The world is a very lonely place if you love Killer7. It’s like going to a festival to watch your favourite band and you’re the only one there. Major buzzkill.
Despite the social exclusion, my love for Killer7 endures. Only one other person I know played (and to be fair, liked) it, but he lives in a different city now so we don’t get to hang out and talk about it. There’s a bunch of fan sites on the Internet, but they haven’t been updated for years. Fewer and fewer people seem to care about this game with each passing day, so it’s up to me to keep the flame burning.
Killer7 was released for the Gamecube and PlayStation 2 in 2005. I bought the Gamecube version the weekend it came out (I’d been tracking its progress through magazines and websites for ages like the stalky nerd I am) and spent the next two weeks glued to it. I suppose it’s only fair that you’d like to know what kind of game Killer7 is, and that’s where things start to get a bit tricky, as the game is so bloody weird that it defies easy categorization.
Ostensibly, it’s a mixture of exploration, puzzle solving and slightly clunky first-person shooting set in a surreal, anime-influenced world full of sharp, ugly acid-drenched colours and bizarre sound effects. If David Lynch lived in Tokyo for a year, and made a video game about it, Killer7 is what he would come up with. The game is every bit as awesome as that sounds.
The “plot” such as it is, sees you controlling the seven split personalities of master assassin Harman Smith in order to defeat the Heaven Smile, a nightmarish terrorist organisation comprised of awful grinning demon thingies who emit a horrific cackle before suicide-bombing themselves all over the place. The story is needlessly complicated and punctuated regularly with WTF moments. It frequently makes no sense. The gameplay, while fun, can be awkward. So why do I love this game so much? I love it because it is like nothing else before or since. Everything about it, from the graphics to the audio down to the control scheme itself, was designed with the intention of creating something totally fresh and different. There are sights and sounds in this game that I haven’t seen anywhere else, as each of those sights and sounds was precision-engineered to fit the look and feel of the game down to a tee. The whole thing feels more like an arthouse movie than an actual video game, and this is why I love it.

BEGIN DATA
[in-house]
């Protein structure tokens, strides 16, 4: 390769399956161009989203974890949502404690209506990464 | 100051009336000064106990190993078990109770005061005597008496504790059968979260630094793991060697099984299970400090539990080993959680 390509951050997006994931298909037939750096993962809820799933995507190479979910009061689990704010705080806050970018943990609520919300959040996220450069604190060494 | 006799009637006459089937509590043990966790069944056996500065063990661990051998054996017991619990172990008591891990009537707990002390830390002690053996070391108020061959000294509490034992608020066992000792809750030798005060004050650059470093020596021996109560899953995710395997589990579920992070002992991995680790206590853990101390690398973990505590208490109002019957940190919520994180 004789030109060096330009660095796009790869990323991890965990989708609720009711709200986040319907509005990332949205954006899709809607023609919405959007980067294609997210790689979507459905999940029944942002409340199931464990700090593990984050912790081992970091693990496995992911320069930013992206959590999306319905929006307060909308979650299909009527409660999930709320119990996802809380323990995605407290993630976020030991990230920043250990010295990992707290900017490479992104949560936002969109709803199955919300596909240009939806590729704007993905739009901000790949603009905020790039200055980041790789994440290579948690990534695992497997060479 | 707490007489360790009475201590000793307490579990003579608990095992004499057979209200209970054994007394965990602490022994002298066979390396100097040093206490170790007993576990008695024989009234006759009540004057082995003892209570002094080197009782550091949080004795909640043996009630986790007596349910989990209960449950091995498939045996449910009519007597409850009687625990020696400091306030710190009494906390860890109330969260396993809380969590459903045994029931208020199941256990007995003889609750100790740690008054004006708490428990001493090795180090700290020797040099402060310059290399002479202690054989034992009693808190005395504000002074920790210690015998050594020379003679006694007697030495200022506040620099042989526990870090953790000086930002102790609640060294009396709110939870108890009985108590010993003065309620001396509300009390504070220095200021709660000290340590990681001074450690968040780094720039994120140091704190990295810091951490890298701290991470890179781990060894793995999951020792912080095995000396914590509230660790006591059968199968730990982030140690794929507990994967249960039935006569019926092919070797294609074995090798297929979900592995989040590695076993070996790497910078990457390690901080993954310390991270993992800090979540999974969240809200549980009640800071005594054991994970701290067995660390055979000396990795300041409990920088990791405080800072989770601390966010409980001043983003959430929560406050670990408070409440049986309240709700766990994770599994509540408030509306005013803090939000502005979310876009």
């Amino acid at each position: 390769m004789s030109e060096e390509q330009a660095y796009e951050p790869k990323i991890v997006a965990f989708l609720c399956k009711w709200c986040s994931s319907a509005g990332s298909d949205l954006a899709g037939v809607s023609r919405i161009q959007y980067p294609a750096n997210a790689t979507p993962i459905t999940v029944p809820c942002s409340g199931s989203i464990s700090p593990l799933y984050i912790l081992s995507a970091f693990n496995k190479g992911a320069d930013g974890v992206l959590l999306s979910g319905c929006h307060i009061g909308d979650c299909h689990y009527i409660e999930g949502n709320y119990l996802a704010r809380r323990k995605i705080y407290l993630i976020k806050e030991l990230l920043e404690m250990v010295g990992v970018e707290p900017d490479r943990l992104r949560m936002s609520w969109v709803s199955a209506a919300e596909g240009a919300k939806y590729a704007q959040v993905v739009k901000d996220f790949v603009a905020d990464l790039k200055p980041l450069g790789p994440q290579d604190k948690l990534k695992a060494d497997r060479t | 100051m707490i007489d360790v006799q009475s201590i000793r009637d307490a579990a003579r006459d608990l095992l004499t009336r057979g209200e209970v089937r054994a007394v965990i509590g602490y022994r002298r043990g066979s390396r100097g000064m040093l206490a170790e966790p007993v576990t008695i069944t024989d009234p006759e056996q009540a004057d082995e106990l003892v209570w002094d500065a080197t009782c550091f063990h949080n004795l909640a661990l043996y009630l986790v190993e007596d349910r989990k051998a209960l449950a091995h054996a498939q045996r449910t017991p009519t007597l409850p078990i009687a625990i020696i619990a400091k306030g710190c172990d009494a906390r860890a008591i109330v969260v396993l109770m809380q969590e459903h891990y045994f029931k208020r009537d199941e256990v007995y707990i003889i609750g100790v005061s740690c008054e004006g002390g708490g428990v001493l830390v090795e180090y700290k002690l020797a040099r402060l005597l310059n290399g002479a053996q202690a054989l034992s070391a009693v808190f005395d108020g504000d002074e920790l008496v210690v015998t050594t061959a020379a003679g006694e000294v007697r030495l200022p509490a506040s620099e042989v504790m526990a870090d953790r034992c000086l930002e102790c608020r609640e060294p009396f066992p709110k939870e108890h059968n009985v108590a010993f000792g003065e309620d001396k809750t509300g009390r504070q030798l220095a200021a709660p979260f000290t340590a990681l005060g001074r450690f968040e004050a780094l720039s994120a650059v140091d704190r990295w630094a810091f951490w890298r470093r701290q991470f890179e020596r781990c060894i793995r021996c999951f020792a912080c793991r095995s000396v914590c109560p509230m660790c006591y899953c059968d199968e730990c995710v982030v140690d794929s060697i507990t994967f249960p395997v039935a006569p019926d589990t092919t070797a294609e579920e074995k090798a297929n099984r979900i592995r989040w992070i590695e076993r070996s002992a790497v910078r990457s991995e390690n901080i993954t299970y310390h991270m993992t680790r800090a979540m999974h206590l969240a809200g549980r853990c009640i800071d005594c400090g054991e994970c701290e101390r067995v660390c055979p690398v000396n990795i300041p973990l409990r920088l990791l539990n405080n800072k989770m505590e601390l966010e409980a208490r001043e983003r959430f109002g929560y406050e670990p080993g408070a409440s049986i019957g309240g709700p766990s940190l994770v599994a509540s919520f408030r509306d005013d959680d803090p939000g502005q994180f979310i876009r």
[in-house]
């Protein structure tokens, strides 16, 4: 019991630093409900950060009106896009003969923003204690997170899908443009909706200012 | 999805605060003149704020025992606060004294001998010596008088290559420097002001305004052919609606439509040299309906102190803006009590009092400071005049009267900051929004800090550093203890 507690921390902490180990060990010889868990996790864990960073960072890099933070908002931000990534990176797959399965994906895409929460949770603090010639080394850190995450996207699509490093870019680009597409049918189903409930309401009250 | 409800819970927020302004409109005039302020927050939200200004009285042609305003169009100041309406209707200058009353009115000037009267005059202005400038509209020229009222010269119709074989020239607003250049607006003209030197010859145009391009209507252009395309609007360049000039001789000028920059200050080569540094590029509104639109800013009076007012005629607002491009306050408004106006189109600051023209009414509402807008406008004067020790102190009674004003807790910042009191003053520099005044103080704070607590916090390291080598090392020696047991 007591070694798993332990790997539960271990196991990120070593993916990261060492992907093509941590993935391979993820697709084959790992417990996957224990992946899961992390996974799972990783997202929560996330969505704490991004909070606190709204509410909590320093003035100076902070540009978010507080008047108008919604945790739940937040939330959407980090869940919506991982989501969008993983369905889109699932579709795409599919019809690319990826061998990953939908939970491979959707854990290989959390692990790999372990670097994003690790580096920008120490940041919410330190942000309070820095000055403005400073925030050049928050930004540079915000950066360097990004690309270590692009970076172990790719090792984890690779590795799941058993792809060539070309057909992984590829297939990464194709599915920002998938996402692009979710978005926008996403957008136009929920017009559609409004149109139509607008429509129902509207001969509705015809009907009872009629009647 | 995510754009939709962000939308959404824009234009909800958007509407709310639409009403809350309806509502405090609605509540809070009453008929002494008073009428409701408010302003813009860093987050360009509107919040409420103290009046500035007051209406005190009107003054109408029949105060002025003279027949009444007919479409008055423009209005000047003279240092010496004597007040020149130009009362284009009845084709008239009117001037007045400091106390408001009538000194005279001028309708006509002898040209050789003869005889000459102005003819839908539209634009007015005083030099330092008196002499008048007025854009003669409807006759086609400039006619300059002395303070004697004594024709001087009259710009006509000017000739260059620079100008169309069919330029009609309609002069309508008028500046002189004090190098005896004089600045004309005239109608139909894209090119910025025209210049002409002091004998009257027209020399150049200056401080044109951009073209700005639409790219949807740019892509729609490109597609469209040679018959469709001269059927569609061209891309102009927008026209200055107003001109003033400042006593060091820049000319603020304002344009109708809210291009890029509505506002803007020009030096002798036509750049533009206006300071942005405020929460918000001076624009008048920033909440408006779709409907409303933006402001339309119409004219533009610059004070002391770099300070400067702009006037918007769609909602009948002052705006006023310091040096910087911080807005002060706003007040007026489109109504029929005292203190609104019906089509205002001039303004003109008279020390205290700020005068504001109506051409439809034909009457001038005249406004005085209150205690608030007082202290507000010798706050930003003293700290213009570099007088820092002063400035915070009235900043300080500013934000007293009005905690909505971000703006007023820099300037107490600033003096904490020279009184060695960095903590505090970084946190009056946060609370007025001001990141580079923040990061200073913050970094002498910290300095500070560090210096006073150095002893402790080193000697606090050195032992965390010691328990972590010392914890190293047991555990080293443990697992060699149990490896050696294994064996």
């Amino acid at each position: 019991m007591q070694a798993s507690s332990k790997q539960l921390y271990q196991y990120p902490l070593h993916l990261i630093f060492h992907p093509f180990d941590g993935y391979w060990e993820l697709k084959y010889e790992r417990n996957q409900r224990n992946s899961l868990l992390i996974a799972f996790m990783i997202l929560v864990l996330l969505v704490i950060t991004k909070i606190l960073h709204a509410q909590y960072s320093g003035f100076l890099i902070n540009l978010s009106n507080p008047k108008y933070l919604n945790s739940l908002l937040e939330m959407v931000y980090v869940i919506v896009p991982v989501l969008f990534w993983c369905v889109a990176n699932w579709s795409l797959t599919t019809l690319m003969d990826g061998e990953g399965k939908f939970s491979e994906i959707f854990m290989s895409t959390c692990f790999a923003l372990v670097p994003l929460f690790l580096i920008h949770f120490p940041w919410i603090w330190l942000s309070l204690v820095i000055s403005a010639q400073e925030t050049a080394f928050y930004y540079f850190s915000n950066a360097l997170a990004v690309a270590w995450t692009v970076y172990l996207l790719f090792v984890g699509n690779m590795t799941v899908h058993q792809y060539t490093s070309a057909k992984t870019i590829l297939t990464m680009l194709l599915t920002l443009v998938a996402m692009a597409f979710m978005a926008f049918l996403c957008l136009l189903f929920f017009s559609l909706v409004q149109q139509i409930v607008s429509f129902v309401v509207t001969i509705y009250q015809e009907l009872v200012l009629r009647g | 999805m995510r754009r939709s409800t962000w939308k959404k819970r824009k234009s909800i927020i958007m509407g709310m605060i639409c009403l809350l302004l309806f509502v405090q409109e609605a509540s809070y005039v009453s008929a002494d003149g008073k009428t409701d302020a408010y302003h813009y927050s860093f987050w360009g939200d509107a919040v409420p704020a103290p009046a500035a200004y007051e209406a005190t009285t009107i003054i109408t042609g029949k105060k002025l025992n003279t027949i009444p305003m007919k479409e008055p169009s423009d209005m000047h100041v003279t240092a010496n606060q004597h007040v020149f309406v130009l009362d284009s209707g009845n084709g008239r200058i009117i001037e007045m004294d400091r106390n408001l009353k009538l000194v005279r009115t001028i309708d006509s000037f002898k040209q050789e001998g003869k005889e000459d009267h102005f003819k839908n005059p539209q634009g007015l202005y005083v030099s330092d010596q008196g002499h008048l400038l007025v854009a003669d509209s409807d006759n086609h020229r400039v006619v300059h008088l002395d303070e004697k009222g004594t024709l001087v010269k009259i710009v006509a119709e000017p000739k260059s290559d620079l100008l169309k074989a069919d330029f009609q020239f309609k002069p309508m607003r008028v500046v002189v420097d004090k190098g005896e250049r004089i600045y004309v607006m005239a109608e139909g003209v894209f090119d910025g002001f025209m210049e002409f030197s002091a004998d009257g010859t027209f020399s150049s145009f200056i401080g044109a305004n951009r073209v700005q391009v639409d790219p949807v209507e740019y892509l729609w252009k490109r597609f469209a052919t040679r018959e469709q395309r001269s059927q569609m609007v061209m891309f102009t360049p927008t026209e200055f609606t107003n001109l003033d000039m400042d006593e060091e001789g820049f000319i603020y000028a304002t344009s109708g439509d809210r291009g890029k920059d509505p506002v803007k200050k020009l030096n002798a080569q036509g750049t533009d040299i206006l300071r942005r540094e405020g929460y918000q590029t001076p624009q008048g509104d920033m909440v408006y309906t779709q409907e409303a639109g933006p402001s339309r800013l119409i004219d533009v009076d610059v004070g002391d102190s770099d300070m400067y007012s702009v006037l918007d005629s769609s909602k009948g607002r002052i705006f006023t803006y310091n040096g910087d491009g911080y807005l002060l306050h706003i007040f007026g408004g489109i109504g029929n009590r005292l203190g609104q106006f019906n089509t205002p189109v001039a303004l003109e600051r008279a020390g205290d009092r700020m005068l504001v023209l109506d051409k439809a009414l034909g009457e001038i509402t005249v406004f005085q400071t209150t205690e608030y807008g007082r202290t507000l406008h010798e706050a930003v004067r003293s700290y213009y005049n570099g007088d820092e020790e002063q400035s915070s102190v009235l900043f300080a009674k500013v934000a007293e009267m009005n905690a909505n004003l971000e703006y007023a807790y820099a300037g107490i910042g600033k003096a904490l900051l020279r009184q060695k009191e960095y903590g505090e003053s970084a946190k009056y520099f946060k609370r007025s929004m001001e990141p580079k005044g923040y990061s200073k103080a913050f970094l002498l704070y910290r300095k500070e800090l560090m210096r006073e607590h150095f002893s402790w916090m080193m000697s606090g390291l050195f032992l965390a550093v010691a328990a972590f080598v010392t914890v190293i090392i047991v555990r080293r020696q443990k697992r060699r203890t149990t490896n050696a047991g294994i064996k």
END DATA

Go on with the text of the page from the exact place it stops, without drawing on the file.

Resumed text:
Were it released now, Killer7 would most likely be a low-cost niche title for smartphones and tablets but back in the day it was a big-budget landmark title for two of the most popular consoles available, released through a major publisher. It’s unthinkable that such a willfully unconventional title would get such top billing in 2014, when everything is a copy of everything else and we live in one of the most creatively stagnant eras humanity as ever witnessed.
The world needs more games like Killer7; games that take risks and play with expectations and conventional thinking, it’s just a shame virtually no-one went and bought the thing. My copy still sits on my shelf with pride as a crown jewel. Go and find this game and expose yourself to something different.